Sometimes, even good intentions can get wildly out of hand — as was the case for Janite Lee, the 52-year-old woman, who landed an $18 million payout from the Missouri Lottery back in 1993.
The South Korean immigrant immediately began to contribute chunks of her wealth to various educational programs, community services and political organizations.
Besides the usual million-dollar house and cars, Lee reportedly donated more than $1 million to Washington University, where her namesake reading room commemorates the occasion.
She reportedly donated $277,000 to Democratic political candidates, earning herself meals with Bill Clinton, Al Gore, and even the President of South Korea.
She didn’t stop there. $30,000 went to the family of a South Korean church pastor who passed away. The St. Louis Korean American Association received a house from her.
Another Korean adoption-related association also benefited. Lee’s philanthropy was expensive. But combined with her gambling habit—she lost $347,000 in a single year—bank loans, and credit card debt, it harkened disaster.
Lee later sold the rights to her annual lottery lump sum payment plan, and less than a decade later, she was in bankruptcy court and in 2001 she filed for Chapter 7 with less than $800 dollars to her name- and more than $2.5 million in debt!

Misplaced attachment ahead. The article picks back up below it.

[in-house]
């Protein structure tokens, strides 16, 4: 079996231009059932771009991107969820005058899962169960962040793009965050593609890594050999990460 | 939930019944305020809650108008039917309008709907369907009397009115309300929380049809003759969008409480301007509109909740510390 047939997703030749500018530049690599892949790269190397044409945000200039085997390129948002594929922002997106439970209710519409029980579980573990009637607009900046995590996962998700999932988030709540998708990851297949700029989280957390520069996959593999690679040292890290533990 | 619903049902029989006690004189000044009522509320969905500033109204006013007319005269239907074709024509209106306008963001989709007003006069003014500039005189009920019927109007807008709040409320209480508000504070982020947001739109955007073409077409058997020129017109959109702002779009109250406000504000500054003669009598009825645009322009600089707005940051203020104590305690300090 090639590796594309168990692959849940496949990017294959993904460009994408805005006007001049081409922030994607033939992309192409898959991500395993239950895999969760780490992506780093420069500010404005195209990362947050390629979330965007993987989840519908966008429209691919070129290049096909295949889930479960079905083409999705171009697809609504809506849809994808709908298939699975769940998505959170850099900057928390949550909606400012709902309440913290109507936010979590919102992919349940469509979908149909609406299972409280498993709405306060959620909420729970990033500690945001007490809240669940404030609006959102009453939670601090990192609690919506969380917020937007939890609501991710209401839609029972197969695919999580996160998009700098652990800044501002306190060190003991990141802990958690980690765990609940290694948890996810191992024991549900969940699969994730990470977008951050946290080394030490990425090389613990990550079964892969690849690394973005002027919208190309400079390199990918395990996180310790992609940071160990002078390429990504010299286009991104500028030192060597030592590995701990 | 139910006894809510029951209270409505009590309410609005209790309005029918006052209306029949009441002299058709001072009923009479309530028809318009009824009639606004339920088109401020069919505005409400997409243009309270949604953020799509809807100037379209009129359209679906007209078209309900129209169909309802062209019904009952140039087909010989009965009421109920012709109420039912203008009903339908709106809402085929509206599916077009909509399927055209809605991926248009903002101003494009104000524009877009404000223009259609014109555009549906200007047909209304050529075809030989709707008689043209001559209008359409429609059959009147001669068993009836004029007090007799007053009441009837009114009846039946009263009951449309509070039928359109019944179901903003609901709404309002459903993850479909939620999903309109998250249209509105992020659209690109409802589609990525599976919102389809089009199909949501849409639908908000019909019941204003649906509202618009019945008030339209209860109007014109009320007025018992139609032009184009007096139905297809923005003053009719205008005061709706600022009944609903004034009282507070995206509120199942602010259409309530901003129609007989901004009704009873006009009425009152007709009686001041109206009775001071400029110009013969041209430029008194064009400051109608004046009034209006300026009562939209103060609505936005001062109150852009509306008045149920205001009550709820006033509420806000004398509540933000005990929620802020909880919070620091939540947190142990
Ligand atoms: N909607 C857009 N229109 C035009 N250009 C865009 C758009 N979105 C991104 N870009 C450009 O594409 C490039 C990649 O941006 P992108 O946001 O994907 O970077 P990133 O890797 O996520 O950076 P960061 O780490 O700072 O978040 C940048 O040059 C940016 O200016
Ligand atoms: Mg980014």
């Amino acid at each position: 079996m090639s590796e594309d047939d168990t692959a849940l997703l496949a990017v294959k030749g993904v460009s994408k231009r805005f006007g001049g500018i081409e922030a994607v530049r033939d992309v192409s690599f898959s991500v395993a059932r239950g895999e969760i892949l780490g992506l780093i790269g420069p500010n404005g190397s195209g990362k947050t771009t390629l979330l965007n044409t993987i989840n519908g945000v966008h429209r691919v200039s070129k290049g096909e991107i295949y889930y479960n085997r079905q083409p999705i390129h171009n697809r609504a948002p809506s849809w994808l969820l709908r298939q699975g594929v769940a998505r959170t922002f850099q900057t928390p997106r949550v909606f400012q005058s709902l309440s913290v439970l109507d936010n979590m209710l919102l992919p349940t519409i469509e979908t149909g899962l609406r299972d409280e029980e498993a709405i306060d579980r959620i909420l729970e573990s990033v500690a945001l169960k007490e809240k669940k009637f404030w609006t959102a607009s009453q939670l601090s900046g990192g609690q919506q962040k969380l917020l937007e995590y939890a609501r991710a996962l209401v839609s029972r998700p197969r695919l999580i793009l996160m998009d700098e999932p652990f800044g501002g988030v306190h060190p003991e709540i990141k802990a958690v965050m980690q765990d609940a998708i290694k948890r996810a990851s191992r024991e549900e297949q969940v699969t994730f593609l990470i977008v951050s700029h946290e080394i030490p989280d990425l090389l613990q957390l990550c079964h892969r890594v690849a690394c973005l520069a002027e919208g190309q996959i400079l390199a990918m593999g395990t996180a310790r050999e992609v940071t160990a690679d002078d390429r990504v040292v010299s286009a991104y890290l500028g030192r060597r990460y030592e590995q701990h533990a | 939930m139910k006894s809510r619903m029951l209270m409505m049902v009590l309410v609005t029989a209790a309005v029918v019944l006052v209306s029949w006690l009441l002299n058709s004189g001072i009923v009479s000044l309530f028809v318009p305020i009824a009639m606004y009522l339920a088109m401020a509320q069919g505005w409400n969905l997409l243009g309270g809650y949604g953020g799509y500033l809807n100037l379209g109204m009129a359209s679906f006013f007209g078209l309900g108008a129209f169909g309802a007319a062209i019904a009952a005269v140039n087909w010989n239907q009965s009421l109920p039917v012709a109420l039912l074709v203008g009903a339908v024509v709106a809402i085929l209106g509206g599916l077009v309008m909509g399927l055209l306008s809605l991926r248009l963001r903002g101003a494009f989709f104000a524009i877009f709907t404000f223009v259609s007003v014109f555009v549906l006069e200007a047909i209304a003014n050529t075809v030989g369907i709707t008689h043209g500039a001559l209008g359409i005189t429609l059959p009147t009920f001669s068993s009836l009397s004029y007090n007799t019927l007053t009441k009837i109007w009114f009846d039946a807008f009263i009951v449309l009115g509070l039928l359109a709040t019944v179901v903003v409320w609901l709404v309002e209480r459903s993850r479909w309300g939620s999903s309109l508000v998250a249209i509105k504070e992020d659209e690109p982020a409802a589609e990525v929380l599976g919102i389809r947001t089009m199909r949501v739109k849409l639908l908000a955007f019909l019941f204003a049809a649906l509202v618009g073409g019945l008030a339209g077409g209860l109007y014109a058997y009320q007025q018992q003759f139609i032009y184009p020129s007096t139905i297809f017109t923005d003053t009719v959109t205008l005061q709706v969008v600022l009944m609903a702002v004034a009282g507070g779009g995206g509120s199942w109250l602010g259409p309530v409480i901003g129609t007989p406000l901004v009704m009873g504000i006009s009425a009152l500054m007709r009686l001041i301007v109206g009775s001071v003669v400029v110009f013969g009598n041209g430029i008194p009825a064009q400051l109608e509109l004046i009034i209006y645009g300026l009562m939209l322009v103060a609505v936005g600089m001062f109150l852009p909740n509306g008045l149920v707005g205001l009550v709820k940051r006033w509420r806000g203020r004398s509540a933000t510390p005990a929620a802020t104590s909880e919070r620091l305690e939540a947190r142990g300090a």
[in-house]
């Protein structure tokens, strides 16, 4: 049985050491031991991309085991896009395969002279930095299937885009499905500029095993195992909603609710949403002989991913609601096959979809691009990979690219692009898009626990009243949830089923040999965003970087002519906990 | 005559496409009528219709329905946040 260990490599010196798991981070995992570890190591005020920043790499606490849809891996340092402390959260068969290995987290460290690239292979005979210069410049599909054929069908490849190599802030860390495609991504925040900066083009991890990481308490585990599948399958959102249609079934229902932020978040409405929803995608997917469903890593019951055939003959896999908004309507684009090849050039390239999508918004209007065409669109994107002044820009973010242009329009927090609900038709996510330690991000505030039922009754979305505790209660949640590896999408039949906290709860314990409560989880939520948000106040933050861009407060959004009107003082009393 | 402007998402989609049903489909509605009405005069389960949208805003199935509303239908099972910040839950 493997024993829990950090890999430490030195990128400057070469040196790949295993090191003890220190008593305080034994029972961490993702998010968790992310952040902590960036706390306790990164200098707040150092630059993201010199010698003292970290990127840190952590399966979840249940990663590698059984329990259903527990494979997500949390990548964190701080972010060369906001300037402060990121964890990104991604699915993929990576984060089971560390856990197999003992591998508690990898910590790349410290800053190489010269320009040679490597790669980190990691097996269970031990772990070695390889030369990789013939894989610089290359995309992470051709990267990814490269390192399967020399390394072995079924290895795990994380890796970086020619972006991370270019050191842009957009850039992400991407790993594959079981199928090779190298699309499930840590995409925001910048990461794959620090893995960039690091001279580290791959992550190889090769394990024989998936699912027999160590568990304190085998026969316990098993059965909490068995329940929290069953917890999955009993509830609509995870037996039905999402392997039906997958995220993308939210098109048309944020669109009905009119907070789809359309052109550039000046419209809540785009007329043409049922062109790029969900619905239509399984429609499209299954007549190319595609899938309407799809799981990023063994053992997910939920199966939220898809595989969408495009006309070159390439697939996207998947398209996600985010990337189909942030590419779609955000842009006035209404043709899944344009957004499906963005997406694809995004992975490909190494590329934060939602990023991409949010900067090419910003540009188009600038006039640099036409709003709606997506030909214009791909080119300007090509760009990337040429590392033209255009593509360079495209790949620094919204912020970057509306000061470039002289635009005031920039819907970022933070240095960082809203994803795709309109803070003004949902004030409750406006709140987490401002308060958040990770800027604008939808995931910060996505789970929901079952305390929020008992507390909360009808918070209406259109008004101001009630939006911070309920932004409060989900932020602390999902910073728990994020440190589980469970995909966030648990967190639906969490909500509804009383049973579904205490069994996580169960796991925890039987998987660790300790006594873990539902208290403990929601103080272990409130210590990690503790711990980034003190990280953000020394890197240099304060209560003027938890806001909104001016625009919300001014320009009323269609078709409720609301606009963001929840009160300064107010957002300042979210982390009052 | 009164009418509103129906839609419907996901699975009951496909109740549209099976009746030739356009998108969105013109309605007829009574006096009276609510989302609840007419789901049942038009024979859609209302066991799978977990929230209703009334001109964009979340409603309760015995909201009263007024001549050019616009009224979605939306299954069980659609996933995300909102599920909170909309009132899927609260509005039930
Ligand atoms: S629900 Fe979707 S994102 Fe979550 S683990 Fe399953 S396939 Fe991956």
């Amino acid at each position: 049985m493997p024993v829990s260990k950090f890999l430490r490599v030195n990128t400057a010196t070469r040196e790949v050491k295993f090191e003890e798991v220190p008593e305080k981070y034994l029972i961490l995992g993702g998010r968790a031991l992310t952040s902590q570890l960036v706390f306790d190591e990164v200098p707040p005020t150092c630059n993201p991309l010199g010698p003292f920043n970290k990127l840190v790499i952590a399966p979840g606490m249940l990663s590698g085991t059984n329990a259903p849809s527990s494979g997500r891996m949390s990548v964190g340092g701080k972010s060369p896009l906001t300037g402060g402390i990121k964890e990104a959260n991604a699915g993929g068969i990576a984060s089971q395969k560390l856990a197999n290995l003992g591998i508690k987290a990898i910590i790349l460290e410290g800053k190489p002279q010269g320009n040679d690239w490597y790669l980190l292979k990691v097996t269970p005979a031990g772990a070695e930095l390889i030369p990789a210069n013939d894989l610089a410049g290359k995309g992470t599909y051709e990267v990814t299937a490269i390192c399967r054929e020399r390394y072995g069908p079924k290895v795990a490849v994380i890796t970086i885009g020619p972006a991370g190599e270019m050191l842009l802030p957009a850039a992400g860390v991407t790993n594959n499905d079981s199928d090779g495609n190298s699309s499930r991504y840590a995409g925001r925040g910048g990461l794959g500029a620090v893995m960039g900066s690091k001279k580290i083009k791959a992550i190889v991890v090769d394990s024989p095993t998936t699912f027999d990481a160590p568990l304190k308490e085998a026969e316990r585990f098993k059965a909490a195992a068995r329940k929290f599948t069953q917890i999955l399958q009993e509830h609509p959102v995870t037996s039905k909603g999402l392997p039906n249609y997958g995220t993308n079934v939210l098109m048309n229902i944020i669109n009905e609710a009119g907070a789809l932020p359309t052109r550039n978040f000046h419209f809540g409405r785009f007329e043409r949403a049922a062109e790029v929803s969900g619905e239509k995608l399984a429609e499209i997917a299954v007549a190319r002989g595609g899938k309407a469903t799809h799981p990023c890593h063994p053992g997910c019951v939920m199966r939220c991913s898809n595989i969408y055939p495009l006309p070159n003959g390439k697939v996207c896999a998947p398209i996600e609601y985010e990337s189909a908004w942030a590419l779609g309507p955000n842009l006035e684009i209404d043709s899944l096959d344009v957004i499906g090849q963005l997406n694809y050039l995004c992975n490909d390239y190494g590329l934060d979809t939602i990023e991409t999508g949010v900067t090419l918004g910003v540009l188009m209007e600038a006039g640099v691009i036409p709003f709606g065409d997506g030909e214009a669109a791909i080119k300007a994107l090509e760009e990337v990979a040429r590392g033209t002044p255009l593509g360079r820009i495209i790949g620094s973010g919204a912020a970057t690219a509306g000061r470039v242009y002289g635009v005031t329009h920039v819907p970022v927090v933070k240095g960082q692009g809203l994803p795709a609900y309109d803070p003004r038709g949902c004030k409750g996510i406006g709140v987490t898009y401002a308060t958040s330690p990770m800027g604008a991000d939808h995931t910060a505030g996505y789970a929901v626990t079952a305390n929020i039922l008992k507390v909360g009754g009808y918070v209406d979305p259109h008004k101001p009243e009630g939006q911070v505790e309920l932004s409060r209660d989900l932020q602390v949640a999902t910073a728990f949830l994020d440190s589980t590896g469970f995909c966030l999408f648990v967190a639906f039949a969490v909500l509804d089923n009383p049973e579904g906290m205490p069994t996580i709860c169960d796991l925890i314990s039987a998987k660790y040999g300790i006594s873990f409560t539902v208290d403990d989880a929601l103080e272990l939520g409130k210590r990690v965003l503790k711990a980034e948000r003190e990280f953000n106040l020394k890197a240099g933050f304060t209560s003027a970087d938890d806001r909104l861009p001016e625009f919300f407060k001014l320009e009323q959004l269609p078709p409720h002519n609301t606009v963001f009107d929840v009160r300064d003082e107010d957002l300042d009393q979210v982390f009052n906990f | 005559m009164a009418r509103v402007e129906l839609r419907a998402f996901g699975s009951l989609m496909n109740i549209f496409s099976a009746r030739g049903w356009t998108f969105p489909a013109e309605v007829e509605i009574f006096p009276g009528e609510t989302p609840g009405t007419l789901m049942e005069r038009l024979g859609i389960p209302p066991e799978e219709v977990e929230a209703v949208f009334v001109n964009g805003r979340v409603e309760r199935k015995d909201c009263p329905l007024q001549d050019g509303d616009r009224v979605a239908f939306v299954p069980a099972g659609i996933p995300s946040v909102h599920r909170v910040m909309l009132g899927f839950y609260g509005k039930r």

Vivian Nicholson famously claimed she would “spend, spend, spend” after winning £152,300 (worth about £3 million in today’s money) when playing the Castleford football pools in 1961.
And Viv Nicholson was as good as her word, blowing her massive jackpot in less than five years.
Since then she has been widowed, married five times, suffered from a stroke and has been treated for alcoholism, deported from Malta, became a Jehovah’s Witnesses, tried to commit suicide and spent time in a mental institution.
She spent her winnings on Harrods dresses, luxury cars and holidays and was the subject of the West End production of her life, aptly called “Spend, Spend, Spend”, with Barbara Dickenson playing her role. She is now living on a week pension of £87.
After winning $40 million from the Florida Lottery in 2006, Abraham Shakespeare was more than generous with his money. He was giving it away at a quick rate to nearly anyone who asked. But his generosity didn’t make him immune to the lottery curse.
His troubles started almost immediately. His co-worker said that Shakespeare had stolen the tickets and the jackpot from him, and took him to court. Shakespeare won the suit, but his troubles didn’t end.
So many people were asking Abraham Shakespeare for money that he said, “”I’d have been better off broke,” and “I thought all these people were my friends, but then I realized all they want is just money.”
Then he met Dee Dee Moore, who said she wanted to write about his experiences. She also said she’d help manage his money, though she immediately started spending it on herself (buying a Hummer and a Corvette). She even took possession of his home.
But apparently, that wasn’t enough for her. Moore killed Abhraham Shakespeare and buried his body under concrete slabs at her boyfriend’s house.
She took extreme lengths to try to make it seem as if Abhraham Shakespeare were still alive, sending fake texts and attempting to bribe his family to say they had seen him.
Moore was convicted of first-degree murder.